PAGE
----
Original Research ARTICLE
An age-related shift of resting-state functional connectivity of the subthalamic nucleus: a potential mechanism for compensating motor performance decline in older adults
- 1Department of Diagnostic and Interventional Radiology, Medical Faculty, Heinrich Heine University Düsseldorf, Düsseldorf, Germany
- 2Institute of Clinical Neuroscience and Medical Psychology, Medical Faculty, Heinrich Heine University Düsseldorf, Düsseldorf, Germany
- 3Institute of Neuroscience and Medicine (INM-1, INM-3), Research Centre Jülich, Jülich, Germany
- 4Center for Movement Disorders and Neuromodulation, Department of Neurology, Medical Faculty, Heinrich Heine University Düsseldorf, Düsseldorf, Germany
- 5Neuromodulation and Neurorehabilitation Group, Max Planck Institute for Neurological Research, Cologne, Germany
- 6Department of Neurology, University of Cologne, Cologne, Germany
Healthy aging is associated with decline in basic motor functioning and higher motor control. Here, we investigated age-related differences in the brain-wide functional connectivity (FC) pattern of the subthalamic nucleus (STN), which plays an important role in motor response control. As earlier studies revealed functional coupling between STN and basal ganglia, which both are known to influence the conservativeness of motor responses on a superordinate level, we tested the hypothesis that STN FC with the striatum becomes dysbalanced with age. To this end, we performed a seed-based resting-state analysis of fMRI data from 361 healthy adults (mean age: 41.8, age range: 18–85) using bilateral STN as the seed region of interest. Age was included as a covariate to identify regions showing age-related changes of FC with the STN seed. The analysis revealed positive FC of the STN with several previously described subcortical and cortical regions like the anterior cingulate and sensorimotor cortex, as well as not-yet reported regions including central and posterior insula. With increasing age, we observed reduced positive FC with caudate nucleus, thalamus, and insula as well as increased positive FC with sensorimotor cortex and putamen. Furthermore, an age-related reduction of negative FC was found with precuneus and posterior cingulate cortex. We suggest that this reduced de-coupling of brain areas involved in self-relevant but motor-unrelated cognitive processing (i.e. precuneus and posterior cingulate cortex) from the STN motor network may represent a potential mechanism behind the age-dependent decline in motor performance. At the same time, older adults appear to compensate for this decline by releasing superordinate motor control areas, in particular caudate nucleus and insula, from STN interference while increasing STN-mediated response control over lower level motor areas like sensorimotor cortex and putamen.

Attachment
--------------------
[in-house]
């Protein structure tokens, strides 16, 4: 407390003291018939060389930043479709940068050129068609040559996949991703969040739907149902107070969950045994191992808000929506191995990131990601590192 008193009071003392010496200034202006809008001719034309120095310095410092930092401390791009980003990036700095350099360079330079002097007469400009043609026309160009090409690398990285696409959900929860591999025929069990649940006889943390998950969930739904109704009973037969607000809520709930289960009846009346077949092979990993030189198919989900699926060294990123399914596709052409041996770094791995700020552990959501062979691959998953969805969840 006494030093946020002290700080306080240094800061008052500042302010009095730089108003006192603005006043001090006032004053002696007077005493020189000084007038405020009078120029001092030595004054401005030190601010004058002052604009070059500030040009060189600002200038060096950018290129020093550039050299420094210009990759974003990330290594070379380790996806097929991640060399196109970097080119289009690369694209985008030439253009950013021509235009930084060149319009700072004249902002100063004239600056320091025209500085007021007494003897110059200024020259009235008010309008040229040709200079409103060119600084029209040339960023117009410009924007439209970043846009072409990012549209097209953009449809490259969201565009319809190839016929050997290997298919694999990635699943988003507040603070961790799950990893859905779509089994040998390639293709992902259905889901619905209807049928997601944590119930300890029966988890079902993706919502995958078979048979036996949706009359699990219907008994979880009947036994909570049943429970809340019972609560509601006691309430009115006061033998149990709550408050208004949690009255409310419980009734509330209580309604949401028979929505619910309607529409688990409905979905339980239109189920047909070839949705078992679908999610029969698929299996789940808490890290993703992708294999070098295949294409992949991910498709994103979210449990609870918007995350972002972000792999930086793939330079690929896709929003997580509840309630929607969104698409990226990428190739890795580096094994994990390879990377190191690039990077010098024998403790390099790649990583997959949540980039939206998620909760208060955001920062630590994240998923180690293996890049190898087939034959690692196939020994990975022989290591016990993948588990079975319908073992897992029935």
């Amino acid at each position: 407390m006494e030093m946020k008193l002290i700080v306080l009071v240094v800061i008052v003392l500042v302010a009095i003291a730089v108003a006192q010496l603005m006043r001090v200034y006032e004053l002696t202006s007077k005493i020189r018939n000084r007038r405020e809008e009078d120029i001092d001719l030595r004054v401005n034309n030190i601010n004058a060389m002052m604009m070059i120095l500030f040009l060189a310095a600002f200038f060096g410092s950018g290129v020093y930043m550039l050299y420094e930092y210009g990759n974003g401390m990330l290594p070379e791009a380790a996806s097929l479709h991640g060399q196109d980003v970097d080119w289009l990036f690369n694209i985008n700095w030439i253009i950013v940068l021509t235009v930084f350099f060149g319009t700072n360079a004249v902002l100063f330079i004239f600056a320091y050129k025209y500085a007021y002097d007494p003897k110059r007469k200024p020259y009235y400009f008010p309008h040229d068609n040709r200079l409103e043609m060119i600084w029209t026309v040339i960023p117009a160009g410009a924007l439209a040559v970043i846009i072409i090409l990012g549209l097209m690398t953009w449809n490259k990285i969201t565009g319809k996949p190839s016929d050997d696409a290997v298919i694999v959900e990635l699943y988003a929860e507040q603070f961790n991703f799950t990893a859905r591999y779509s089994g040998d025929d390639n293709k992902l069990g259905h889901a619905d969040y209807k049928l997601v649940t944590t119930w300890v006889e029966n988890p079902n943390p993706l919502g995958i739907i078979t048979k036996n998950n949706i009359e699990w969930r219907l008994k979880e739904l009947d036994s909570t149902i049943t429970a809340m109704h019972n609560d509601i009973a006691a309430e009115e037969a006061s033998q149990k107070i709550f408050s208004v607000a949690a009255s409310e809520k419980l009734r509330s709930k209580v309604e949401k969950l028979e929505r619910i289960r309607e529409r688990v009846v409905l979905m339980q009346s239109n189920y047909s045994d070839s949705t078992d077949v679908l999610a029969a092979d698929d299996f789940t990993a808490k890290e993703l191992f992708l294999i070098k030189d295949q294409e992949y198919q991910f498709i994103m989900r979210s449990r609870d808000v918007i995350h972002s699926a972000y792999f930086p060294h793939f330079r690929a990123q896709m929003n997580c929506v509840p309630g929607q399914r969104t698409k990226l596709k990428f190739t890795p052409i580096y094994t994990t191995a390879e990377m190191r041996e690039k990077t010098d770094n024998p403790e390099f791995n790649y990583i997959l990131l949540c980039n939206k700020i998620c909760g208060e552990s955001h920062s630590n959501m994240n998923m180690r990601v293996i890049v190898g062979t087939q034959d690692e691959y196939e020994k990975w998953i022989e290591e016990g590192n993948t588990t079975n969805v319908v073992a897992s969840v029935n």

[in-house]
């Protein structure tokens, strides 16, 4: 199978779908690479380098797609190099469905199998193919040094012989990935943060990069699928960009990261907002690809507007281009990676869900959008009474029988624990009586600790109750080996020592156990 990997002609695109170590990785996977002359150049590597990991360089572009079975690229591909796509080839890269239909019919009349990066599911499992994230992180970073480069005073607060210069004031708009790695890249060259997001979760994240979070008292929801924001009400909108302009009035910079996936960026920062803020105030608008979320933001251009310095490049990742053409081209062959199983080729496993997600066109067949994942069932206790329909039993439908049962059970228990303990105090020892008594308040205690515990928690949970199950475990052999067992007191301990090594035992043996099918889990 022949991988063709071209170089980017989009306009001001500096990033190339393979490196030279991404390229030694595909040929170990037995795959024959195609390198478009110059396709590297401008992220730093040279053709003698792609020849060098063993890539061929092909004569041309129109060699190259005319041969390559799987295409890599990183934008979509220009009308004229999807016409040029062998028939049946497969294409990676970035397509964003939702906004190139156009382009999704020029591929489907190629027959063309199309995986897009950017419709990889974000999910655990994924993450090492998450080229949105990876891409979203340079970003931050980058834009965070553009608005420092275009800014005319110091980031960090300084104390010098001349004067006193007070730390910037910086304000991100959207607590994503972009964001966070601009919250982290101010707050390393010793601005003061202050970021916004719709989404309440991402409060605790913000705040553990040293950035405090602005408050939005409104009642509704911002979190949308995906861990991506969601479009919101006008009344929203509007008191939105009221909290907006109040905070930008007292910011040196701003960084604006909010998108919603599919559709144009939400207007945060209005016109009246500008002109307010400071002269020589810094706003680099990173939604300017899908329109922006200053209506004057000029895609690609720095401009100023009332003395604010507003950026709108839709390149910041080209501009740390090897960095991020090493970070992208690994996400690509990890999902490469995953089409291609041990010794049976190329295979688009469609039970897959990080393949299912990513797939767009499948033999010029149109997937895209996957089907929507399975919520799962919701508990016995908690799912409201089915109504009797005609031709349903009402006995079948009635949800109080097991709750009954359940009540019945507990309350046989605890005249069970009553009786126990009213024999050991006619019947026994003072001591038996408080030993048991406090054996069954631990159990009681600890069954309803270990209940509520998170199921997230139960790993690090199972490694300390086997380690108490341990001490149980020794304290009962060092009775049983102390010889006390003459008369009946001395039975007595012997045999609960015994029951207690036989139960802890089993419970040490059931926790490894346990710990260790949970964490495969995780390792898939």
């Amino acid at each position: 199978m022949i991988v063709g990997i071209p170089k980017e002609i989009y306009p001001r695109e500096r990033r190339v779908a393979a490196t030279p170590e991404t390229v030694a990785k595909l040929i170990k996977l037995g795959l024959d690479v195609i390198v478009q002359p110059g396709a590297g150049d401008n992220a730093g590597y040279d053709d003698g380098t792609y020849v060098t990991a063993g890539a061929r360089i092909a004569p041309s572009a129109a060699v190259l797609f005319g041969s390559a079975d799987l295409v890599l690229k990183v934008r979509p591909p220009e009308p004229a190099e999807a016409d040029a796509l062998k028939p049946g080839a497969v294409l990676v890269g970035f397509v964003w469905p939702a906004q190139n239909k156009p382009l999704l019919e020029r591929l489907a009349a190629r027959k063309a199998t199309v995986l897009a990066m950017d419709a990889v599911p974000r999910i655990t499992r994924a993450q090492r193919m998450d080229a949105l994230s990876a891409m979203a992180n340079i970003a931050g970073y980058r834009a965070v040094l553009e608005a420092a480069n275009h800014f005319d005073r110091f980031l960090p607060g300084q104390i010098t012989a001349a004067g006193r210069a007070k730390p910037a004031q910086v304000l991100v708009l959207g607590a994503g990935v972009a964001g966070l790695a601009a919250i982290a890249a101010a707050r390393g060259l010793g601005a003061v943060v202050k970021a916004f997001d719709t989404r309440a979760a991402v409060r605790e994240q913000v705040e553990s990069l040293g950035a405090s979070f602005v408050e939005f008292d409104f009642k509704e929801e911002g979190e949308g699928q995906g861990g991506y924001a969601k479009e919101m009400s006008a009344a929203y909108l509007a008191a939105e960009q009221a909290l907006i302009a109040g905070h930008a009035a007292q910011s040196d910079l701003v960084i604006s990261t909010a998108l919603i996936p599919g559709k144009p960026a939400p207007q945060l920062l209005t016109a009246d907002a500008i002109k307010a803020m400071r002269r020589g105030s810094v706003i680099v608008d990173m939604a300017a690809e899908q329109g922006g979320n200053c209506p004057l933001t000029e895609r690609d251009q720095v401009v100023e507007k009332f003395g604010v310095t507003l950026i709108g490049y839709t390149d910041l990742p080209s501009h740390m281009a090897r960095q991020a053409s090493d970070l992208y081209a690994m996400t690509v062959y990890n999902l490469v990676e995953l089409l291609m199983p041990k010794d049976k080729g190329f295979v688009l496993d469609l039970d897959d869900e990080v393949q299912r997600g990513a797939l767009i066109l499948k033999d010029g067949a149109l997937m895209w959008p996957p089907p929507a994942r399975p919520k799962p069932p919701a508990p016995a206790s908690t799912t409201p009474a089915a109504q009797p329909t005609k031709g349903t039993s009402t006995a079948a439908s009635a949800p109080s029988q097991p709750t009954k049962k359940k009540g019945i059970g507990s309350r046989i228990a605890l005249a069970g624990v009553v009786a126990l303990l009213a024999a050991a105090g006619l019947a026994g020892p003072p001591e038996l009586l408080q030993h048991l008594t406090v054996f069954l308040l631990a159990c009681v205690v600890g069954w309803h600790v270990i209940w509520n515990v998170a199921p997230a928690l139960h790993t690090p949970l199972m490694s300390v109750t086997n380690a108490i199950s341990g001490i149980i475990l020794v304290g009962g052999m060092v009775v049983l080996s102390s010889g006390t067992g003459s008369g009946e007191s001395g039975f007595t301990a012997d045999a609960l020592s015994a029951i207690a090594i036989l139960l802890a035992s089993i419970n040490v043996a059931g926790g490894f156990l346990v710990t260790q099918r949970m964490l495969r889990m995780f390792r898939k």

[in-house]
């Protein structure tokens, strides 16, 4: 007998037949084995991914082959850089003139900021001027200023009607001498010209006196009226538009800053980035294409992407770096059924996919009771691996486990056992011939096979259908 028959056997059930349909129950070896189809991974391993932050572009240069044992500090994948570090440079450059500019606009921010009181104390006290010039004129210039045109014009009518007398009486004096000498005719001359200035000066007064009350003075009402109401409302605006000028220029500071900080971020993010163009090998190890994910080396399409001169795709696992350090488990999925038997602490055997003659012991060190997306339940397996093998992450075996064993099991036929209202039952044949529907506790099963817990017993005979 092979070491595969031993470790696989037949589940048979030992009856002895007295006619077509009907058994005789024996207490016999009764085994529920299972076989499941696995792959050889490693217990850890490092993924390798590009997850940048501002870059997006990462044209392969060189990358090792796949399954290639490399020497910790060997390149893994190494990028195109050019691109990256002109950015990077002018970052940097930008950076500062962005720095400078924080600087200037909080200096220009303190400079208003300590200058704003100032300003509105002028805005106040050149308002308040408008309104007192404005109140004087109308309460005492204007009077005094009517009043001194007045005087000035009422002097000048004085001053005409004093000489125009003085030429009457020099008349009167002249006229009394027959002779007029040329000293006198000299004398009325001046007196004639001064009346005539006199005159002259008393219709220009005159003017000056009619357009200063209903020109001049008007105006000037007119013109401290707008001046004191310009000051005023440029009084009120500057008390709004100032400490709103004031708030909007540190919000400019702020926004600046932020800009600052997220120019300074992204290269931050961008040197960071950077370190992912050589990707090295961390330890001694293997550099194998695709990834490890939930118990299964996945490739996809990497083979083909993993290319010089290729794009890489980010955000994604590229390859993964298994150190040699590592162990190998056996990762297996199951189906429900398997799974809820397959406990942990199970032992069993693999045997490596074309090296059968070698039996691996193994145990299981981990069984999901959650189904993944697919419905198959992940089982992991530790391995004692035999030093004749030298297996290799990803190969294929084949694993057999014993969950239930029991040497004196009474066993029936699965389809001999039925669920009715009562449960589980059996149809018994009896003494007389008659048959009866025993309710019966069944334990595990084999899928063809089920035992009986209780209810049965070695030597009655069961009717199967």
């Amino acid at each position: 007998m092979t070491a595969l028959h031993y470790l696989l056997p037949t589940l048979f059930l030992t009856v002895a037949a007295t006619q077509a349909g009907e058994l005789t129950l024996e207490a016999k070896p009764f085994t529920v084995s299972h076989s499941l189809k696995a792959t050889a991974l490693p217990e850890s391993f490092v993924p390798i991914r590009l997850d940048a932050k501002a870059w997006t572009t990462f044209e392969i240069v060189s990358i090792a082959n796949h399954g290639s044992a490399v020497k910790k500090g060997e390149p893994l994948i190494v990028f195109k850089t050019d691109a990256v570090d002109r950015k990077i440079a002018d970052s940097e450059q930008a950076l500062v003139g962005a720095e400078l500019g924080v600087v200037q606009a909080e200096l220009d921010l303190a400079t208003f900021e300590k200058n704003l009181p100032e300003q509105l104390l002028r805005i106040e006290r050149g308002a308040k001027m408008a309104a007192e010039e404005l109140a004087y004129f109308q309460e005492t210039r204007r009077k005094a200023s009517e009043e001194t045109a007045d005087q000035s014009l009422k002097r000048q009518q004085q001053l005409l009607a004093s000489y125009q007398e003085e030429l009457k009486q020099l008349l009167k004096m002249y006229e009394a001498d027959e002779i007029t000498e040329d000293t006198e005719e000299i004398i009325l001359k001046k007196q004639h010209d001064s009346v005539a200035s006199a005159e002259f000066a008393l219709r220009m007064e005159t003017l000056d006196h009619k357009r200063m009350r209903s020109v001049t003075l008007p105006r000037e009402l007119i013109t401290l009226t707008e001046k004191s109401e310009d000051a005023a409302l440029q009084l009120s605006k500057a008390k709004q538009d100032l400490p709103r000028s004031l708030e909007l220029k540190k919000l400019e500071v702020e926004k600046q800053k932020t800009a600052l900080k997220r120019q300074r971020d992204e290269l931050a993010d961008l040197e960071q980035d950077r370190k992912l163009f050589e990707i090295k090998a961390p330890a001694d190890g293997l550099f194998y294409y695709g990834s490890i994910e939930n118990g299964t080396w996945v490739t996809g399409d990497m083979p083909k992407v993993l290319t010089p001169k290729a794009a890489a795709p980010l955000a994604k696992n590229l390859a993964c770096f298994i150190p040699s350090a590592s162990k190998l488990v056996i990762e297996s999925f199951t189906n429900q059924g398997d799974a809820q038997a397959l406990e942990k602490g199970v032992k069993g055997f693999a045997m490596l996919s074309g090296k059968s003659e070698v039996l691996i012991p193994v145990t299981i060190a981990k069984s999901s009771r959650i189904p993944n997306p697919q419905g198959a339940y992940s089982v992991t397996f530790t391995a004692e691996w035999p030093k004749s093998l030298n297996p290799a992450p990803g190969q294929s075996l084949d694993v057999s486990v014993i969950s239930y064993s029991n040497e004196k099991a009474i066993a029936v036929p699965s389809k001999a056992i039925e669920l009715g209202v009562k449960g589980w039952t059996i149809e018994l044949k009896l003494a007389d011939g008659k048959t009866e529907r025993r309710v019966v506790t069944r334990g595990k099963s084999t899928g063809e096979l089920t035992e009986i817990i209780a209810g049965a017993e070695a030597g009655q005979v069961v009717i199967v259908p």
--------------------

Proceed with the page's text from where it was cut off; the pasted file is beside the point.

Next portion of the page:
The proportion of the world’s population over 60 years of age will presumably double from about 11–22% (i.e., amounting to 2 billion people) between the years 2000 and 20501. There is thus a need for a more profound comprehension of the psychological and physiological changes associated with healthy aging.
A typical feature of aging is a deterioration of motor control (Seidler et al., 2010), the neural substrates of which have recently moved into the focus of research (Heuninckx et al., 2005; Ward et al., 2008; Harada et al., 2009; Seidler et al., 2010; Noble et al., 2011; Goble et al., 2012). For instance, it was shown that deterioration of motor performance in advanced age is associated with a more widespread involvement of prefrontal cortex and basal ganglia, which might reflect an increased reliance on cognitive control mechanisms, in compensation for lower level sensorimotor processing deficits (Seidler et al., 2010).